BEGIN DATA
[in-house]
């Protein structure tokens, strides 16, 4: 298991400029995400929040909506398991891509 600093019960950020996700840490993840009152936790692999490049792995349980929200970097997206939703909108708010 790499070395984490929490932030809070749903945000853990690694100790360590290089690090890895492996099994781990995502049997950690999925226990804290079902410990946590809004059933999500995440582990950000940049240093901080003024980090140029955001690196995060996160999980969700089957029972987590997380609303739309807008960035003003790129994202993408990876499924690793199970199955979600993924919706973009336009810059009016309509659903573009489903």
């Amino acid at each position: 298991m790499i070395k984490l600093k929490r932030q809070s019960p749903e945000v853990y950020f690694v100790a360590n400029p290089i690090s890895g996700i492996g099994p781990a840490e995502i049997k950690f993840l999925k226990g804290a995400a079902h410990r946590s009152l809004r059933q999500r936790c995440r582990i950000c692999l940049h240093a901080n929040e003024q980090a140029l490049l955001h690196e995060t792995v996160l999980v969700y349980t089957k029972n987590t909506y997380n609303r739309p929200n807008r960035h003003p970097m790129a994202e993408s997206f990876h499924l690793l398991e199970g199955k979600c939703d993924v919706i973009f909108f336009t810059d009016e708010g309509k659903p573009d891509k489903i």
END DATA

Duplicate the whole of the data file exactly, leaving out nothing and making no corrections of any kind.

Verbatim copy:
[in-house]
């Protein structure tokens, strides 16, 4: 298991400029995400929040909506398991891509 600093019960950020996700840490993840009152936790692999490049792995349980929200970097997206939703909108708010 790499070395984490929490932030809070749903945000853990690694100790360590290089690090890895492996099994781990995502049997950690999925226990804290079902410990946590809004059933999500995440582990950000940049240093901080003024980090140029955001690196995060996160999980969700089957029972987590997380609303739309807008960035003003790129994202993408990876499924690793199970199955979600993924919706973009336009810059009016309509659903573009489903």
């Amino acid at each position: 298991m790499i070395k984490l600093k929490r932030q809070s019960p749903e945000v853990y950020f690694v100790a360590n400029p290089i690090s890895g996700i492996g099994p781990a840490e995502i049997k950690f993840l999925k226990g804290a995400a079902h410990r946590s009152l809004r059933q999500r936790c995440r582990i950000c692999l940049h240093a901080n929040e003024q980090a140029l490049l955001h690196e995060t792995v996160l999980v969700y349980t089957k029972n987590t909506y997380n609303r739309p929200n807008r960035h003003p970097m790129a994202e993408s997206f990876h499924l690793l398991e199970g199955k979600c939703d993924v919706i973009f909108f336009t810059d009016e708010g309509k659903p573009d891509k489903i």